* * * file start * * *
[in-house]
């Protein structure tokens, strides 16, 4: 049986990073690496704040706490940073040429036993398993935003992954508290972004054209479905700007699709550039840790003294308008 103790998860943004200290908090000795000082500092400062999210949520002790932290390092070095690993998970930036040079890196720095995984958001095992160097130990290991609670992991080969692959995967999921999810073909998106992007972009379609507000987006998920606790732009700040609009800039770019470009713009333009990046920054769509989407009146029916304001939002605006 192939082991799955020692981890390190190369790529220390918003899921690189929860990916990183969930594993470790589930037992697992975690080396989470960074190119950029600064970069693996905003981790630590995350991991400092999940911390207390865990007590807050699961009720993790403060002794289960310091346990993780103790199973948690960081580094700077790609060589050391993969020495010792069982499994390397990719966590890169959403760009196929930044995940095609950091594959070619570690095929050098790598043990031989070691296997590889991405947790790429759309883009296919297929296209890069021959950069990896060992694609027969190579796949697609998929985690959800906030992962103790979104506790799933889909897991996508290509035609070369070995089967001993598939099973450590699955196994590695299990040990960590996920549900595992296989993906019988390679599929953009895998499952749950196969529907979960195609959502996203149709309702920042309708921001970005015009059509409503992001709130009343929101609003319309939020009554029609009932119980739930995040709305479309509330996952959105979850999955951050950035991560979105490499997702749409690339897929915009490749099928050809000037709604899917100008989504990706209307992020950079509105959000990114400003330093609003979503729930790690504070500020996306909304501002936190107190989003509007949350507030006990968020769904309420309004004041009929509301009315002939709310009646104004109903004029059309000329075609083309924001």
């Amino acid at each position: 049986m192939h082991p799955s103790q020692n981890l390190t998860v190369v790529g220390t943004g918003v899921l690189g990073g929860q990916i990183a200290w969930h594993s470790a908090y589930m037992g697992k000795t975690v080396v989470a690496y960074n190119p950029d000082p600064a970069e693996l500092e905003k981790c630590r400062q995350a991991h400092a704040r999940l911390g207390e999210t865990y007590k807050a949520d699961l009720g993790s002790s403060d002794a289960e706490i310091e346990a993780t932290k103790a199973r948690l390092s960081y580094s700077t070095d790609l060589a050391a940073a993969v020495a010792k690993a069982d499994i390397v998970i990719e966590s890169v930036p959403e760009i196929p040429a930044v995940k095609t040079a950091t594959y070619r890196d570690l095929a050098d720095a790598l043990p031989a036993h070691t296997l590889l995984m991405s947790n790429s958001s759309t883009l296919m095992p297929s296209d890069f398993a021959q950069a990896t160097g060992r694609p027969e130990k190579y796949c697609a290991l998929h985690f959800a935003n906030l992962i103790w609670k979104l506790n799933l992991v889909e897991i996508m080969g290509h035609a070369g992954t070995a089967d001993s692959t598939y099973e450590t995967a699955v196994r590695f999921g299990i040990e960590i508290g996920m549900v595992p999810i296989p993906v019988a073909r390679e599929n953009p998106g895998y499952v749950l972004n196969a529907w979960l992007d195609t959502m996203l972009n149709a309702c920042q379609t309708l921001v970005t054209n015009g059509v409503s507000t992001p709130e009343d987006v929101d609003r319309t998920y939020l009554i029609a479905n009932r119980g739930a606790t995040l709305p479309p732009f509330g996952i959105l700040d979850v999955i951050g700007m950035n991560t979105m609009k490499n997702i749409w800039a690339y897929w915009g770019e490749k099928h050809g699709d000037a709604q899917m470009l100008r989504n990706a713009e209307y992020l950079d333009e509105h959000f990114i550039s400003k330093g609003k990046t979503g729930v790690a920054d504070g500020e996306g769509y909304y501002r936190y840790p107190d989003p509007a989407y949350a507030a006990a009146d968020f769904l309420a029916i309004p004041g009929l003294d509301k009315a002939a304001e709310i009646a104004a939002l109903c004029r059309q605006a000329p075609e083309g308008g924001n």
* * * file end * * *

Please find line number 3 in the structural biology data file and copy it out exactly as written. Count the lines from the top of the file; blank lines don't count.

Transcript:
């Amino acid at each position: 049986m192939h082991p799955s103790q020692n981890l390190t998860v190369v790529g220390t943004g918003v899921l690189g990073g929860q990916i990183a200290w969930h594993s470790a908090y589930m037992g697992k000795t975690v080396v989470a690496y960074n190119p950029d000082p600064a970069e693996l500092e905003k981790c630590r400062q995350a991991h400092a704040r999940l911390g207390e999210t865990y007590k807050a949520d699961l009720g993790s002790s403060d002794a289960e706490i310091e346990a993780t932290k103790a199973r948690l390092s960081y580094s700077t070095d790609l060589a050391a940073a993969v020495a010792k690993a069982d499994i390397v998970i990719e966590s890169v930036p959403e760009i196929p040429a930044v995940k095609t040079a950091t594959y070619r890196d570690l095929a050098d720095a790598l043990p031989a036993h070691t296997l590889l995984m991405s947790n790429s958001s759309t883009l296919m095992p297929s296209d890069f398993a021959q950069a990896t160097g060992r694609p027969e130990k190579y796949c697609a290991l998929h985690f959800a935003n906030l992962i103790w609670k979104l506790n799933l992991v889909e897991i996508m080969g290509h035609a070369g992954t070995a089967d001993s692959t598939y099973e450590t995967a699955v196994r590695f999921g299990i040990e960590i508290g996920m549900v595992p999810i296989p993906v019988a073909r390679e599929n953009p998106g895998y499952v749950l972004n196969a529907w979960l992007d195609t959502m996203l972009n149709a309702c920042q379609t309708l921001v970005t054209n015009g059509v409503s507000t992001p709130e009343d987006v929101d609003r319309t998920y939020l009554i029609a479905n009932r119980g739930a606790t995040l709305p479309p732009f509330g996952i959105l700040d979850v999955i951050g700007m950035n991560t979105m609009k490499n997702i749409w800039a690339y897929w915009g770019e490749k099928h050809g699709d000037a709604q899917m470009l100008r989504n990706a713009e209307y992020l950079d333009e509105h959000f990114i550039s400003k330093g609003k990046t979503g729930v790690a920054d504070g500020e996306g769509y909304y501002r936190y840790p107190d989003p509007a989407y949350a507030a006990a009146d968020f769904l309420a029916i309004p004041g009929l003294d509301k009315a002939a304001e709310i009646a104004a939002l109903c004029r059309q605006a000329p075609e083309g308008g924001n």